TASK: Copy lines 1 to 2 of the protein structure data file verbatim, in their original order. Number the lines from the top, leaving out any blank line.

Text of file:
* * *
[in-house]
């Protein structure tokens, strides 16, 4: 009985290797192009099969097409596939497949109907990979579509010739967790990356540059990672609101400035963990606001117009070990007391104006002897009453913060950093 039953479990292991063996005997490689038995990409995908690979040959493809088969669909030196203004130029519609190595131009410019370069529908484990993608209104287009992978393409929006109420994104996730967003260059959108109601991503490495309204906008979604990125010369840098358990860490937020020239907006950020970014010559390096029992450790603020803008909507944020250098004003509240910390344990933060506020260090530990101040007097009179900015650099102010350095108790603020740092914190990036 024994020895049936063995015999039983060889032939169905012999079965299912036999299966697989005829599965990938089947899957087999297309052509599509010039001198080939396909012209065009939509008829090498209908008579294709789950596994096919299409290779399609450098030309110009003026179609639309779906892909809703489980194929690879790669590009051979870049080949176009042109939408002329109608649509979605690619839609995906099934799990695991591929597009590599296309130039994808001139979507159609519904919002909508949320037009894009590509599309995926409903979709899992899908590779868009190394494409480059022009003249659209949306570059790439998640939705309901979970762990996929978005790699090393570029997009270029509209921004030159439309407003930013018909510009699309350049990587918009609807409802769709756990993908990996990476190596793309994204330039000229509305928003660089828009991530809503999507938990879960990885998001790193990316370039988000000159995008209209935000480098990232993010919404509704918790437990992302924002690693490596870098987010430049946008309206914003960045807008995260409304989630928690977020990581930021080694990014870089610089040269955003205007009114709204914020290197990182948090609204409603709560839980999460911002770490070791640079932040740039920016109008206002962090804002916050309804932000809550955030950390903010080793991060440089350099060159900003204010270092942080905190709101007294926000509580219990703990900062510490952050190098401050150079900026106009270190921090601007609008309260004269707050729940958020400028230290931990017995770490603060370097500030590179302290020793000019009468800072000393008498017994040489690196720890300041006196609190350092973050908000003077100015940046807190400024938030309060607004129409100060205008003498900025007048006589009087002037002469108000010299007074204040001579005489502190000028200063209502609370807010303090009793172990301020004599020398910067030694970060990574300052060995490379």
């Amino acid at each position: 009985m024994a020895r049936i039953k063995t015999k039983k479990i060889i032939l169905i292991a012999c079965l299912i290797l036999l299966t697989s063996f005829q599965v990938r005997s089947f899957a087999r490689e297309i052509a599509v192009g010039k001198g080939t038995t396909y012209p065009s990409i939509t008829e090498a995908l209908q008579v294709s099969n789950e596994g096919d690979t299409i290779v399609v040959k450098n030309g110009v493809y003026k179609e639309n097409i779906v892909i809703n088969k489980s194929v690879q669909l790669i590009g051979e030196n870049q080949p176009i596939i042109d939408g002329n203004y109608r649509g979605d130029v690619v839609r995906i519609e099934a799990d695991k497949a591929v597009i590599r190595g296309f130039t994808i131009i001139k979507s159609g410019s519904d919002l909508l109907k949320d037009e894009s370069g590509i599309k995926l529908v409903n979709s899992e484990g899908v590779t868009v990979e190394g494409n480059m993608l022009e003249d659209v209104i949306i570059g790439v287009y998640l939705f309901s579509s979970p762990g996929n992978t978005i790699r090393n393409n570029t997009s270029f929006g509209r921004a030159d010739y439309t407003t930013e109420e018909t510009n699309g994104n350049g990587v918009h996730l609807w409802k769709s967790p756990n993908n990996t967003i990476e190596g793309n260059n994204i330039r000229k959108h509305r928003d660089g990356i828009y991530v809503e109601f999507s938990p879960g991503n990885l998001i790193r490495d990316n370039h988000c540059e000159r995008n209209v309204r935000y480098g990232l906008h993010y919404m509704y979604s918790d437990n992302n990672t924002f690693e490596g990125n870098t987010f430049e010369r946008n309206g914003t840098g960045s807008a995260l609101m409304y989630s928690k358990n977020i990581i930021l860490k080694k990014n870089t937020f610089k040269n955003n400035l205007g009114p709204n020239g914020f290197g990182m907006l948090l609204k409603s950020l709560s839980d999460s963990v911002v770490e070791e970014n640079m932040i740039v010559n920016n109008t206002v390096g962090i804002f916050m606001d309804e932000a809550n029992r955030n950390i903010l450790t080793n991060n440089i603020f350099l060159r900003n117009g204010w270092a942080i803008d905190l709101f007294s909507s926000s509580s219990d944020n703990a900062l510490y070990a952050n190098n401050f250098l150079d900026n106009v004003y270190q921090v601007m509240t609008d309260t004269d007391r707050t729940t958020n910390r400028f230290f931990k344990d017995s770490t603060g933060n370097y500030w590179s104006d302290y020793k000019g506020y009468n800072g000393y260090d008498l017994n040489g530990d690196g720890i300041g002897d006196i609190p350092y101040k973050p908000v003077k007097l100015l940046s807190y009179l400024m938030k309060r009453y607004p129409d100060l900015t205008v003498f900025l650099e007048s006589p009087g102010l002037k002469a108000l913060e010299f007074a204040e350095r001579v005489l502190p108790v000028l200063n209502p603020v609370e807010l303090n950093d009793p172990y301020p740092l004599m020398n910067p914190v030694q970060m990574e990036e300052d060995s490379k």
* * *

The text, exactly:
[in-house]
């Protein structure tokens, strides 16, 4: 009985290797192009099969097409596939497949109907990979579509010739967790990356540059990672609101400035963990606001117009070990007391104006002897009453913060950093 039953479990292991063996005997490689038995990409995908690979040959493809088969669909030196203004130029519609190595131009410019370069529908484990993608209104287009992978393409929006109420994104996730967003260059959108109601991503490495309204906008979604990125010369840098358990860490937020020239907006950020970014010559390096029992450790603020803008909507944020250098004003509240910390344990933060506020260090530990101040007097009179900015650099102010350095108790603020740092914190990036 024994020895049936063995015999039983060889032939169905012999079965299912036999299966697989005829599965990938089947899957087999297309052509599509010039001198080939396909012209065009939509008829090498209908008579294709789950596994096919299409290779399609450098030309110009003026179609639309779906892909809703489980194929690879790669590009051979870049080949176009042109939408002329109608649509979605690619839609995906099934799990695991591929597009590599296309130039994808001139979507159609519904919002909508949320037009894009590509599309995926409903979709899992899908590779868009190394494409480059022009003249659209949306570059790439998640939705309901979970762990996929978005790699090393570029997009270029509209921004030159439309407003930013018909510009699309350049990587918009609807409802769709756990993908990996990476190596793309994204330039000229509305928003660089828009991530809503999507938990879960990885998001790193990316370039988000000159995008209209935000480098990232993010919404509704918790437990992302924002690693490596870098987010430049946008309206914003960045807008995260409304989630928690977020990581930021080694990014870089610089040269955003205007009114709204914020290197990182948090609204409603709560839980999460911002770490070791640079932040740039920016109008206002962090804002916050309804932000809550955030950390903010080793991060440089350099060159900003204010270092942080905190709101007294926000509580219990703990900062510490952050190098401050150079900026106009270190921090601007609008309260004269707050729940958020400028230290931990017995770490603060370097500030590179302290020793000019009468800072000393008498017994040489690196720890300041006196609190350092973050908000003077100015940046807190400024938030309060607004129409100060205008003498900025007048006589009087002037002469108000010299007074204040001579005489502190000028200063209502609370807010303090009793172990301020004599020398910067030694970060990574300052060995490379």